BACCIO d'Agnolo
(b. 1462, Firenze, d. 1543, Firenze)


Baccio d'Agnolo (originally Bartolomeo Baglioni) was an Italian woodcarver, sculptor and architect (Baccio is an abbreviation of Bartolomeo). He started as a wood-carver, and between 1491 and 1502 did much of the decorative carving in the church of Santa Maria Novella and the Palazzo Vecchio in Florence. Having made his reputation as a sculptor he appears to have turned his attention to architecture, and to have studied at Rome, though the precise date is uncertain; but at the beginning of the sixteenth century he was engaged with the architect Simone del Pollaiolo in restoring the Palazzo Vecchio, and in 1506 he was commissioned to complete the drum of the cupola of the church of Santa Maria del Fiore.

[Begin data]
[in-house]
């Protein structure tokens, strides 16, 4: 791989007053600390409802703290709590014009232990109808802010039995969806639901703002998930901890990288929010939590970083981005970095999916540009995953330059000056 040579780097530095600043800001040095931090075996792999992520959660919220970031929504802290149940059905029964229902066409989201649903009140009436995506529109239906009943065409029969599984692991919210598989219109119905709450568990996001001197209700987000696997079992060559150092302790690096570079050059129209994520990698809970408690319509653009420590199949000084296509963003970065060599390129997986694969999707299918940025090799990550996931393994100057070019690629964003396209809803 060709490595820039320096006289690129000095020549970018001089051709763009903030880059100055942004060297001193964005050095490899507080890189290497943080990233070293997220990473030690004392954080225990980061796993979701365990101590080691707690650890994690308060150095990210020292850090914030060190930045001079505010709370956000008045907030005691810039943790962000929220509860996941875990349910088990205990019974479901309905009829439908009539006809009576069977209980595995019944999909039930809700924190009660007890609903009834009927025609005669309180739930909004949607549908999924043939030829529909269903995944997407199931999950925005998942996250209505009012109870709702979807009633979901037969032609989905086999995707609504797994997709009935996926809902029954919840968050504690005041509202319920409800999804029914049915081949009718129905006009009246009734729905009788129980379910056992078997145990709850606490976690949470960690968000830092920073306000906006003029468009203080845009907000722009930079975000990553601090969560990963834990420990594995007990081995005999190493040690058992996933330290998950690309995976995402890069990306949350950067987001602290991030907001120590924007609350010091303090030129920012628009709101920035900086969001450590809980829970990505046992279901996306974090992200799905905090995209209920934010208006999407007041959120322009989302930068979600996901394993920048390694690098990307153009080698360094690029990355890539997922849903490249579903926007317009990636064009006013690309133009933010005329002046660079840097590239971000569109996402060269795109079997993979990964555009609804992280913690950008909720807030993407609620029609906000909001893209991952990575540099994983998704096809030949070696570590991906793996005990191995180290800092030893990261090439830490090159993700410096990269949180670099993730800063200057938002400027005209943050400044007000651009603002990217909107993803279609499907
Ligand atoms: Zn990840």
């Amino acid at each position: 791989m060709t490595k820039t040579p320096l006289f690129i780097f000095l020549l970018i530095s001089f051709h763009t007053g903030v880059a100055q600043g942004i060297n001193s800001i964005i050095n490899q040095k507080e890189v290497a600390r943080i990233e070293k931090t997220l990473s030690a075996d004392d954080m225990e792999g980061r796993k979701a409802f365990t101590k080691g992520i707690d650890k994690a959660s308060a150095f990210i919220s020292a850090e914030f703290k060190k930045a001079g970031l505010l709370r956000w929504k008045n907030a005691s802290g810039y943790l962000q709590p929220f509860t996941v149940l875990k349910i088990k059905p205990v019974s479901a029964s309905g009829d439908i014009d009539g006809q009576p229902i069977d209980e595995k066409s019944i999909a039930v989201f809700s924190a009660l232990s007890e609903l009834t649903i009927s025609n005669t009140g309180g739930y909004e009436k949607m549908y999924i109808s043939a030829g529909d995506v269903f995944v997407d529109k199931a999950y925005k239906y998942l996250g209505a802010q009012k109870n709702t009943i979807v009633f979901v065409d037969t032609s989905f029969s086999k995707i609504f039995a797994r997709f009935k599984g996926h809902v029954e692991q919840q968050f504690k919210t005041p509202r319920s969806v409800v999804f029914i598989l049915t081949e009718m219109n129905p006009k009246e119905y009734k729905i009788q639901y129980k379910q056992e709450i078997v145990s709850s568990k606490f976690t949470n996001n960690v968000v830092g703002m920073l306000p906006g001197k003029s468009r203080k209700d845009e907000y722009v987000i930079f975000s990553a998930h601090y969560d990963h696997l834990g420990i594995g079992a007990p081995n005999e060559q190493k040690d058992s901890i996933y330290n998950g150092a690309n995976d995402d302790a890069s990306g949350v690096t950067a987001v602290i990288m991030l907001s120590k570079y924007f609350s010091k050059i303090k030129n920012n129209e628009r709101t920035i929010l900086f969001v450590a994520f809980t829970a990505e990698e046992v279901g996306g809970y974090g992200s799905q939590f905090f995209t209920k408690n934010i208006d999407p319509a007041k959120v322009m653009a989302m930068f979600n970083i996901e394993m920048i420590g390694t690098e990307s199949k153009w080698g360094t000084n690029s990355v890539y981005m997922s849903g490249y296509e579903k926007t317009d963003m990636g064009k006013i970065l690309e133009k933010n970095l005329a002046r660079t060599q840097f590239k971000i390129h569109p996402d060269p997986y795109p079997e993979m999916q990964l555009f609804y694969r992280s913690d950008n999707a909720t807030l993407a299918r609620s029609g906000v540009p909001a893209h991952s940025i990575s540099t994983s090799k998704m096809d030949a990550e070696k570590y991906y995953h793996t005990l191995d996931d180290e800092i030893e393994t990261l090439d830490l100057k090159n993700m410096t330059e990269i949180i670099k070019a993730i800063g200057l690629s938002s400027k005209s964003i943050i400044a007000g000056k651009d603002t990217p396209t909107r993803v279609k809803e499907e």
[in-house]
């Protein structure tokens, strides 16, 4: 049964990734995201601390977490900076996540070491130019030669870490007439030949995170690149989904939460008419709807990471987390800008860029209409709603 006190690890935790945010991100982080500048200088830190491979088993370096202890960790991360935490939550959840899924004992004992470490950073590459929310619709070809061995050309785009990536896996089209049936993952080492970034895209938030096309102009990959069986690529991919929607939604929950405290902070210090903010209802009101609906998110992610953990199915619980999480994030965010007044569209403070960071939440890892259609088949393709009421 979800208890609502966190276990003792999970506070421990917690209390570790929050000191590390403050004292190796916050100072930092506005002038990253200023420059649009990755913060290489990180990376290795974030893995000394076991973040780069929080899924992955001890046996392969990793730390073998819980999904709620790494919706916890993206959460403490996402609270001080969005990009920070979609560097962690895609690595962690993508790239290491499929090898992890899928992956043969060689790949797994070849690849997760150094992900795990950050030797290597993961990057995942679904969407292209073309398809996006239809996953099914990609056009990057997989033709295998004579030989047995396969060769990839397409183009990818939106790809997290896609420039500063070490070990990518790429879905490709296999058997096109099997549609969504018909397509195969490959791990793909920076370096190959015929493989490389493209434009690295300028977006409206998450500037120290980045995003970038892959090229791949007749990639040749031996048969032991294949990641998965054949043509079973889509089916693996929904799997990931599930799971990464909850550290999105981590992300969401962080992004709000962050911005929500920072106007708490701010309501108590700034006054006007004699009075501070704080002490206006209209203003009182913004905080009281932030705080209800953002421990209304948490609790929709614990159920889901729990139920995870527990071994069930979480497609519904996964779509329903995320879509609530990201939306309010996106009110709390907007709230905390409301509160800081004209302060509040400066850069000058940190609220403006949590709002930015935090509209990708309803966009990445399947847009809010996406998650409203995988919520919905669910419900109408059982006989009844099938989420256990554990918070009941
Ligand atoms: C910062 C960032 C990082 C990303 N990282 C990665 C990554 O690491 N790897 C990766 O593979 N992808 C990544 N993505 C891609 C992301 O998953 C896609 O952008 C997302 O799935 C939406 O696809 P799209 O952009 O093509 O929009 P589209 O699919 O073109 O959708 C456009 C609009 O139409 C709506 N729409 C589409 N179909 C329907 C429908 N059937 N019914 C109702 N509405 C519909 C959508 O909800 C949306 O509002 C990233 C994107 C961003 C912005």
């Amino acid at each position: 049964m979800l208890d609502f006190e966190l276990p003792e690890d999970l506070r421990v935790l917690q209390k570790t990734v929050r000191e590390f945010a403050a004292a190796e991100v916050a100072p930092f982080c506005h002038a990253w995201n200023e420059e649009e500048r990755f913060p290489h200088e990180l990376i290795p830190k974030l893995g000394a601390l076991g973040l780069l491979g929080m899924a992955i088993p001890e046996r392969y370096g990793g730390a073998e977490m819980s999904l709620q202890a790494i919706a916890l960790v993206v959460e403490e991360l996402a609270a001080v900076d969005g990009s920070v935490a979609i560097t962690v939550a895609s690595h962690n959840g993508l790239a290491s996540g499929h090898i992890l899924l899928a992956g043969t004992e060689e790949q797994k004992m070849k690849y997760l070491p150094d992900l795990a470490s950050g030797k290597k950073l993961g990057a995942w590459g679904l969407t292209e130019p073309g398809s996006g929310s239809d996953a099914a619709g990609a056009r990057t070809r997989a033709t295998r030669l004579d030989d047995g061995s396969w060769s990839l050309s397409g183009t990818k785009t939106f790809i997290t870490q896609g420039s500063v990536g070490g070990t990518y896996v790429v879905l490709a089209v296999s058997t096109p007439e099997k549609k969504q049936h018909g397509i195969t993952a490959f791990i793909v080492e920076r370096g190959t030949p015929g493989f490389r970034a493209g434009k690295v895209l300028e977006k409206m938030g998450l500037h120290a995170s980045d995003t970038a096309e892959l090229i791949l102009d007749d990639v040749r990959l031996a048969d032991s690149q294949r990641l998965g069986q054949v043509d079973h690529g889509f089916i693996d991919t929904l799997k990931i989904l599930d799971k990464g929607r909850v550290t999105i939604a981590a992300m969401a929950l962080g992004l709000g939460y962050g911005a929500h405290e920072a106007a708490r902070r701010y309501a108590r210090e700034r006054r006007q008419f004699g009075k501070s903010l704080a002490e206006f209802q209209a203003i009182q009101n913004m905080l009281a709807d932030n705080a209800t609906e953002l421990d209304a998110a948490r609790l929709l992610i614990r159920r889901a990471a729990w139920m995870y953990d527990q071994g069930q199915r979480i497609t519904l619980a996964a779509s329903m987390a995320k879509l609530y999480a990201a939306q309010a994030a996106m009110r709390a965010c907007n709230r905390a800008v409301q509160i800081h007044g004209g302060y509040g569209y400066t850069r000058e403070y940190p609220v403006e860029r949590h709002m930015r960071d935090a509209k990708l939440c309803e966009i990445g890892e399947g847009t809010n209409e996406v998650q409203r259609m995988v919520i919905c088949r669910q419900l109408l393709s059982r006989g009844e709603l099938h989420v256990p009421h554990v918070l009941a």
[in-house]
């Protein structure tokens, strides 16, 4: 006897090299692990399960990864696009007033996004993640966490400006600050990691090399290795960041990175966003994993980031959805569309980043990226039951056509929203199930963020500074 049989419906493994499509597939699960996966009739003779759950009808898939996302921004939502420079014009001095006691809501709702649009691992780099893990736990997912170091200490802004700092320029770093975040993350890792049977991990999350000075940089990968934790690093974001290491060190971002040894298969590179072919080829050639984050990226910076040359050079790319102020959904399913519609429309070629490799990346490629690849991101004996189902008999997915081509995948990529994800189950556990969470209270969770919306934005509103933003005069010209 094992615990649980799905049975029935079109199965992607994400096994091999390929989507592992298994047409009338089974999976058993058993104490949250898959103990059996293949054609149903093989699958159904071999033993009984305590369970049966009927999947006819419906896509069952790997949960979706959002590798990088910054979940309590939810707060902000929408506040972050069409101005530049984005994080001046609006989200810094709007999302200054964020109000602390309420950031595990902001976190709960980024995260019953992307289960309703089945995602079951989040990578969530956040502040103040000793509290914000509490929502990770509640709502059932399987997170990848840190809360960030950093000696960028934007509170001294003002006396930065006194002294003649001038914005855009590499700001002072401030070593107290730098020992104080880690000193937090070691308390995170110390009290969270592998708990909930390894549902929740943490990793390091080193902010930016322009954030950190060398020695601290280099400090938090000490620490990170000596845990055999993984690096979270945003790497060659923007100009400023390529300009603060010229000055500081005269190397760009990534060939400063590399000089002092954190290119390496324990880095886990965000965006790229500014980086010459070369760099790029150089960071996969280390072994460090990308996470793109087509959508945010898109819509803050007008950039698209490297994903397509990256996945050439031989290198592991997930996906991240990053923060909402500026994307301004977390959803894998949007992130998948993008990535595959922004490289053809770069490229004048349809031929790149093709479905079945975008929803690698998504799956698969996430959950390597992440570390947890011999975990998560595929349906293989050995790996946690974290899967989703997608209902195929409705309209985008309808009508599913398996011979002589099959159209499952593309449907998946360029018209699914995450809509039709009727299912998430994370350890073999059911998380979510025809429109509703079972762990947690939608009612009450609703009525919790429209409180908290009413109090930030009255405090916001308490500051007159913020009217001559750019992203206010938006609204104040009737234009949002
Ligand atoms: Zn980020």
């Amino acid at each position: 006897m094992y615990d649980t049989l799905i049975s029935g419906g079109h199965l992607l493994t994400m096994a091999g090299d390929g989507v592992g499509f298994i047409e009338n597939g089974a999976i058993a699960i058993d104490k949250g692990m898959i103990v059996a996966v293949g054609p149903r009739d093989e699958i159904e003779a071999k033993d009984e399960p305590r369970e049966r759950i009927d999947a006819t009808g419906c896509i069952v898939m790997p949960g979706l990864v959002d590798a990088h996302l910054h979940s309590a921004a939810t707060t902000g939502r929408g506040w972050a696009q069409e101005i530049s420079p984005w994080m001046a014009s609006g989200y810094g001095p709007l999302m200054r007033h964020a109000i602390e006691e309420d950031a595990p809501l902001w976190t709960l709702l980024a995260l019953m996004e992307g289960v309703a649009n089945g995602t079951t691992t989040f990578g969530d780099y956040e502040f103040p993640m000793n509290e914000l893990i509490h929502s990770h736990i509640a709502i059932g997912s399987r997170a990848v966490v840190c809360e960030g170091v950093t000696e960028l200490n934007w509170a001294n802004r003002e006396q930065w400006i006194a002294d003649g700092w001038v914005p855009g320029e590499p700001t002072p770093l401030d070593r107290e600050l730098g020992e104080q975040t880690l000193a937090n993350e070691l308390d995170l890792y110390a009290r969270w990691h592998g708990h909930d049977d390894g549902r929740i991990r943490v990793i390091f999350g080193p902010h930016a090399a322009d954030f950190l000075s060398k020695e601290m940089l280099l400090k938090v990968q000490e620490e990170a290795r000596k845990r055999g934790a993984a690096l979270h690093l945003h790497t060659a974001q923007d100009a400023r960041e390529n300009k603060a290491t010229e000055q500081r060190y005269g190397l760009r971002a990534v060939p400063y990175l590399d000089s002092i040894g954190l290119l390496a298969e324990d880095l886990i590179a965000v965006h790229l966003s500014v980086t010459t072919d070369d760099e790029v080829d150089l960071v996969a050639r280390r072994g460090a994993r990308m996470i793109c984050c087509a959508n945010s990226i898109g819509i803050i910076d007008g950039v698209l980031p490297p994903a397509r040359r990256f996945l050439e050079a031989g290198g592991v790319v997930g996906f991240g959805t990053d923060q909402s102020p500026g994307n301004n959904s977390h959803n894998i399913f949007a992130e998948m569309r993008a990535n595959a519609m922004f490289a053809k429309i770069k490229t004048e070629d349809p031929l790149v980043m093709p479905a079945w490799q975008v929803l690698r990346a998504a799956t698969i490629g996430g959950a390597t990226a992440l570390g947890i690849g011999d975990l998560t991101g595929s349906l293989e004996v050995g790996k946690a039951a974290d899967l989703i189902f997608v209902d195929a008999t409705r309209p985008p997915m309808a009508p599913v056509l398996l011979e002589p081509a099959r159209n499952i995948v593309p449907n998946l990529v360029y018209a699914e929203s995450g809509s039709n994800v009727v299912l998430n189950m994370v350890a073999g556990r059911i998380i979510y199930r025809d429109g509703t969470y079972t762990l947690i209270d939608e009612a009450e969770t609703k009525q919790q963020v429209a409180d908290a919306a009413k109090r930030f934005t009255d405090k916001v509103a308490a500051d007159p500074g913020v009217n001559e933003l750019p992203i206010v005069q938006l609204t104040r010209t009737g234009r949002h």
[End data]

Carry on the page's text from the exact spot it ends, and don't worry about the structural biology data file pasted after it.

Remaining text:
Baccio d'Agnolo also planned the Villa Borgherini and the Palazzo Bartolini, with other palaces and villas. The campanile of the church of Santo Spirito was one of his much-admired works. His studio was the resort of the most celebrated artists of the day, Michelangelo, Andrea Sansovino, the brothers Antonio da Sangallo the Elder and Giuliano da Sangallo and the young Raphael. He died at Florence in 1543, leaving three sons, all architects, the best-known being Giuliano d'Agnolo.